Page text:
Water is the substance of life. All living things depend on water for survival. Plants need water to make food and to grow. Many animals and plants live in water. People need water for cooking, bathing, transportation, recreation, and for growing crops and making products. Not only that but the human body is 2/3 water. So, with water being so important, why are we still using this valuable resource so carelessly?
We poison our ground and surface water. We burn fossil fuels that cause acid rain and global warming. We dam our rivers, interrupting water flow and destroying delicate ecosystems downstream. We clear vegetation and pave massive land areas, decreasing the groundwater level and increasing flooding and soil erosion. On top of all this, those with access to the most water are wasting vast amounts of it.
If water is constantly being cleaned and recycled through the earth’s water cycle, why do we need to conserve it? We actually use up our planet’s fresh water faster than it can naturally be replaced. Although nearly three-quarters of our planet is covered in water, only 1 to 2 percent can support terrestrial life. Global consumption of water is doubling every 20 years.
Droughts, flooding, and other extreme weather events compromised by climate change are also making fresh water an increasingly threatened commodity. To provide enough clean fresh water for people, water is cleaned at drinking water treatment plants before it is used. After water is used, it is cleaned again at wastewater treatment plants or by a septic system before being put back into the environment.
Water shortage is expected to become an increasing problem in the future as well. The distribution of precipitation is very uneven and the rate of evaporation varies depending on temperature and relative humidity. This impacts the amount of water available to replenish groundwater supplies. What can you do? Water conservation is the most cost-effective and environmentally friendly way to reduce our demand for water. This stretches our supplies farther while also saving money. There are many ways in which you can conserve this valuable resource. To name a few:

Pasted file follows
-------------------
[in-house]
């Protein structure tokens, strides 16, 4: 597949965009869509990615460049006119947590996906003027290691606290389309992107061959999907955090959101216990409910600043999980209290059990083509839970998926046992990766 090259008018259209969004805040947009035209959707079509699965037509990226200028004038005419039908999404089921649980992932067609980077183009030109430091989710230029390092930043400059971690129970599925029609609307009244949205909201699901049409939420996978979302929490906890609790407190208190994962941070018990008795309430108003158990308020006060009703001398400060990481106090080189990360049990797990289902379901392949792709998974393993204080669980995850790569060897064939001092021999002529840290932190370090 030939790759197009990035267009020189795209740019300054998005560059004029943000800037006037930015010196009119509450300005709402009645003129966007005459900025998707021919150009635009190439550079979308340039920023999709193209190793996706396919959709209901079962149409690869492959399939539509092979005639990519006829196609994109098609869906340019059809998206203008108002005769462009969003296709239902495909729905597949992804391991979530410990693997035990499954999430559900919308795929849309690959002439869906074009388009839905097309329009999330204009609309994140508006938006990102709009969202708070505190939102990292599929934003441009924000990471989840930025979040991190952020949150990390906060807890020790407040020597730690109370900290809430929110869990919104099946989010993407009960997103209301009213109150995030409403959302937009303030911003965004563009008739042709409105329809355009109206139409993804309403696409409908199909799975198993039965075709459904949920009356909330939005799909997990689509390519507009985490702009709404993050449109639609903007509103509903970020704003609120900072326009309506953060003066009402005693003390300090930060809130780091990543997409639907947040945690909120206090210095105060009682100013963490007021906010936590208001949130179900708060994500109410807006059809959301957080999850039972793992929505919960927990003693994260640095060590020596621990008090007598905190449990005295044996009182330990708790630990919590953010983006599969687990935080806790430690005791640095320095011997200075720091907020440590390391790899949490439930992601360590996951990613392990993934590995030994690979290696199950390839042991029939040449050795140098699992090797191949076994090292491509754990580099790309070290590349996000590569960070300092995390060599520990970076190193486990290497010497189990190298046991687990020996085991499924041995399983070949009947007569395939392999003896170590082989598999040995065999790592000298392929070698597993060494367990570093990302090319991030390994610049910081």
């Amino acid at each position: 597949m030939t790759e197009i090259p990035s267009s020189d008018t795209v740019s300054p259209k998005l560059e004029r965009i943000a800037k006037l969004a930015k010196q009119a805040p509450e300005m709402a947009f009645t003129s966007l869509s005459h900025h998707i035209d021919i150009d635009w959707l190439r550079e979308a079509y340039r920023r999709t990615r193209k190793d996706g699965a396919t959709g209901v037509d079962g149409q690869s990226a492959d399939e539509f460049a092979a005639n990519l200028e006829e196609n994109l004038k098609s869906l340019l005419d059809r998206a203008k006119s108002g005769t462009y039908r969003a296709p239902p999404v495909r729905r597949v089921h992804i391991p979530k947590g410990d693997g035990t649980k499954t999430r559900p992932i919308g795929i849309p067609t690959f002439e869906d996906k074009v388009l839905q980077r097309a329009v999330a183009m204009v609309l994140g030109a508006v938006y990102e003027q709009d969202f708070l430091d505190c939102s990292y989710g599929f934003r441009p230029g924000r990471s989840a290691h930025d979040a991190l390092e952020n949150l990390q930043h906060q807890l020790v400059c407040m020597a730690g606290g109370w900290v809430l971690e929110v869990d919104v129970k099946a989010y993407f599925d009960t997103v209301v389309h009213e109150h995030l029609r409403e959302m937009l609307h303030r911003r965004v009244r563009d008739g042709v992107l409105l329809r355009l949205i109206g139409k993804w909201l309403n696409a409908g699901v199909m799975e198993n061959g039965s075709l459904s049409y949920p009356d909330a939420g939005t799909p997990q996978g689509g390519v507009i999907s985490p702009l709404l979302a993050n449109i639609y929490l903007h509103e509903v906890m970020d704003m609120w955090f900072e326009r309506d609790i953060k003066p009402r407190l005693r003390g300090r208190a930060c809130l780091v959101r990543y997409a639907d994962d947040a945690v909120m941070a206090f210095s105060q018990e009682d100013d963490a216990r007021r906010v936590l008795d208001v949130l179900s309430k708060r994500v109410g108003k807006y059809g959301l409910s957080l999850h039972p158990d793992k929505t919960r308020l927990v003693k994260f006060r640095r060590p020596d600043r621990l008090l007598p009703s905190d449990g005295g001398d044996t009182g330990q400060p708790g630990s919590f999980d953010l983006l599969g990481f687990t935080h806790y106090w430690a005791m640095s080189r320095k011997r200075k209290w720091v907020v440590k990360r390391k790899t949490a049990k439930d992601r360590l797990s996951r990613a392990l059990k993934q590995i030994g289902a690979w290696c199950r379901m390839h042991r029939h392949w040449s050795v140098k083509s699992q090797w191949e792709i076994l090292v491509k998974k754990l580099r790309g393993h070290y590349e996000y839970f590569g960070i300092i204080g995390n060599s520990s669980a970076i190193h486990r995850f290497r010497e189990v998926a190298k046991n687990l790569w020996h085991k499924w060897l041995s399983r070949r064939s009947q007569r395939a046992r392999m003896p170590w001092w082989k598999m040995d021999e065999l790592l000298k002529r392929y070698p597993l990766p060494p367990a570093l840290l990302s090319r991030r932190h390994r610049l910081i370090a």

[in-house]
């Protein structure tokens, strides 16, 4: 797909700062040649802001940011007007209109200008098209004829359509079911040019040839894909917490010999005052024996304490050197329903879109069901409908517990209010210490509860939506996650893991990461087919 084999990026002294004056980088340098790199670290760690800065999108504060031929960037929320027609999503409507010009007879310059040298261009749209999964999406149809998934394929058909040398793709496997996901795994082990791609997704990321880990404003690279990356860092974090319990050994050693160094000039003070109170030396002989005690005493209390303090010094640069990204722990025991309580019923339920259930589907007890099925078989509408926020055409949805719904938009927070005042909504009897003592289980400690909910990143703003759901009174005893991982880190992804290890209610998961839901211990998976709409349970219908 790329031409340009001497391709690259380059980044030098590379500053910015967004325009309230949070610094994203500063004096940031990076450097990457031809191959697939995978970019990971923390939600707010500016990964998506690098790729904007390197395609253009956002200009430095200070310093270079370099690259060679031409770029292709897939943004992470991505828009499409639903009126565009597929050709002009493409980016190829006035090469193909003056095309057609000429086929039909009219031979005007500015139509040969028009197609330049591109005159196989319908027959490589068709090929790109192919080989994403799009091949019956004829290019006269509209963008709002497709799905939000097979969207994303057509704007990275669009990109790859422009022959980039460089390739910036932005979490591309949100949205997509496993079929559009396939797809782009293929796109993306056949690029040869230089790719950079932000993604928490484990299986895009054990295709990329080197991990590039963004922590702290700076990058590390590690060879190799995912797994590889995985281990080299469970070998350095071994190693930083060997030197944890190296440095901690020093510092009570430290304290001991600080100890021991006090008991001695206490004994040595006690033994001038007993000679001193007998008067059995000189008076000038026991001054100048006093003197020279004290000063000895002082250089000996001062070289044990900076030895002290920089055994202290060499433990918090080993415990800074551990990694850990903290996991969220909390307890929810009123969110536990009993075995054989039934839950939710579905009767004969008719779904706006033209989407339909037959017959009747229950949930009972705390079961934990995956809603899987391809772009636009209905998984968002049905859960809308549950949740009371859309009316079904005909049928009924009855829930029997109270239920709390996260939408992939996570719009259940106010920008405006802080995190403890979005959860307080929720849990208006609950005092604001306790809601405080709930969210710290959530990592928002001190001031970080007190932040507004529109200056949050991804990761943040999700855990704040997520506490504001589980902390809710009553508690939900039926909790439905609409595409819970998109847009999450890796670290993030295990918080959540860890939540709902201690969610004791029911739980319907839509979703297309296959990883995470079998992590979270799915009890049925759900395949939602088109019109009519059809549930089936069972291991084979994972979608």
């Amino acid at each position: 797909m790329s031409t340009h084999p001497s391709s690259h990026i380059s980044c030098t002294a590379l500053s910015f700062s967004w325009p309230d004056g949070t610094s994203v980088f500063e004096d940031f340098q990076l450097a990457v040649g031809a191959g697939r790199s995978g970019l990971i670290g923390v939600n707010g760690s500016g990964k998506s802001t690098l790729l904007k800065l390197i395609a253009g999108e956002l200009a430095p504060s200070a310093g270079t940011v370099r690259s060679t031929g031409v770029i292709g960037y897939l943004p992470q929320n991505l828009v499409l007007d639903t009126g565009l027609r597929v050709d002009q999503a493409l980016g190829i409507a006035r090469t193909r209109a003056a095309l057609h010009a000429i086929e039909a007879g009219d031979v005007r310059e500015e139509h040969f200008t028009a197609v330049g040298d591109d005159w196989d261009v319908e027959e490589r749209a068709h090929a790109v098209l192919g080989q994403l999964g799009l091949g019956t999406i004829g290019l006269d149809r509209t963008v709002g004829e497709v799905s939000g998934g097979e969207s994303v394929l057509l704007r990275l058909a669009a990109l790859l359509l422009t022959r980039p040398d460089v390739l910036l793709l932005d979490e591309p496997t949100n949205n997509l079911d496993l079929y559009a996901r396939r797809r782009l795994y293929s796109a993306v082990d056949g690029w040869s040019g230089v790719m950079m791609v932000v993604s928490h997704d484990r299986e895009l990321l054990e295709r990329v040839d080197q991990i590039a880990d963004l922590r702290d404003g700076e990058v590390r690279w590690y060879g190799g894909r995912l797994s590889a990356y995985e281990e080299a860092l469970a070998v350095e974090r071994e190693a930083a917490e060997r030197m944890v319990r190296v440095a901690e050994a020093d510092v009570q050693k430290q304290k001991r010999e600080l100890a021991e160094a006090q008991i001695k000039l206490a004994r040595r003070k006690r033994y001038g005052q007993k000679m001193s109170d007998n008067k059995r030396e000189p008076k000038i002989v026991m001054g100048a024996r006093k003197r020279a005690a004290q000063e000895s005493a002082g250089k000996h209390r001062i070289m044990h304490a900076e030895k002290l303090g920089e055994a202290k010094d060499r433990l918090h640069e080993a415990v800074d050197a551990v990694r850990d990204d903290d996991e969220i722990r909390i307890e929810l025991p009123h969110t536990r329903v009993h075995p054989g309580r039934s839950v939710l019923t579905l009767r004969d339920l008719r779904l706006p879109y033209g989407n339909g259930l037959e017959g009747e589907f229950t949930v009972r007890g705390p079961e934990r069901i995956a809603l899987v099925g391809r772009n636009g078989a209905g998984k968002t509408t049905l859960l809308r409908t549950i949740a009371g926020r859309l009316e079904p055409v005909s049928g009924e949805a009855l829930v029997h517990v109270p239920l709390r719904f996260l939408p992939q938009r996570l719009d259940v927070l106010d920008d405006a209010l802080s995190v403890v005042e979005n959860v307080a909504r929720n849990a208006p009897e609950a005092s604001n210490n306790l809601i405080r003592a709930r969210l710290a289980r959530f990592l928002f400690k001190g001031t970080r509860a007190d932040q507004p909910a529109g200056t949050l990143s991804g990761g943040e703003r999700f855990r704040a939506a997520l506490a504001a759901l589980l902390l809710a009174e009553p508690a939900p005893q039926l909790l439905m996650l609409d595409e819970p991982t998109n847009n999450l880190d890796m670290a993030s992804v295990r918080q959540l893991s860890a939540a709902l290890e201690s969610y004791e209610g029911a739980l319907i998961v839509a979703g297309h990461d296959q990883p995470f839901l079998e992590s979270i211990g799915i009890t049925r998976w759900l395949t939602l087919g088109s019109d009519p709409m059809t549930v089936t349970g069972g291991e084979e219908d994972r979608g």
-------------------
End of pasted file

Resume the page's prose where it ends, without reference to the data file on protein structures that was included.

- When washing your hands or the dishes, don’t let the water run while rinsing.
- Run your clothes washer and dishwasher only when they are full. You can save up to 1,000 gallons a month.
- Water your lawn and garden in the morning or evening when temperatures are cooler to minimize evaporation.
- Use a broom instead of a hose to clean your driveway and sidewalk and save water every time.
- Spreading a layer of organic mulch around plants retains moisture and saves water, time and money.
- Adjust your watering schedule each month to match seasonal weather conditions and landscape requirements.
- Shorten your shower by a minute or two and you’ll save up to 150 gallons per month.
- When cleaning out fish tanks, give the nutrient-rich water to your plants.
- Designate one glass for your drinking water each day or refill a water bottle. This will cut down on the number of glasses to wash.
- To decrease water from being wasted on sloping lawns, apply water for five minutes and then repeat two to three times.
- Use a commercial car wash that recycles water.
- Turn off the water while brushing your teeth and save 25 gallons a month.
How important is water for you?
Not only is water important for our planet, it is important for you. Water makes up more than two thirds of human body weight, and without water, we would die in a few days. The human brain is made up of 95% water, blood is 82% and lungs 90%. A mere 2% drop in our body’s water supply can trigger signs of dehydration: fuzzy short-term memory, trouble with basic math, and difficulty focusing on smaller print, such as a computer screen.
Fluids also flush out harmful impurities and toxins in our bodies. Since the body uses even more fluid than usual when fighting off a cold or the flu, the body can be left severely dehydrated without it so, drink up.
Water might be everywhere, but one must never take it for granted.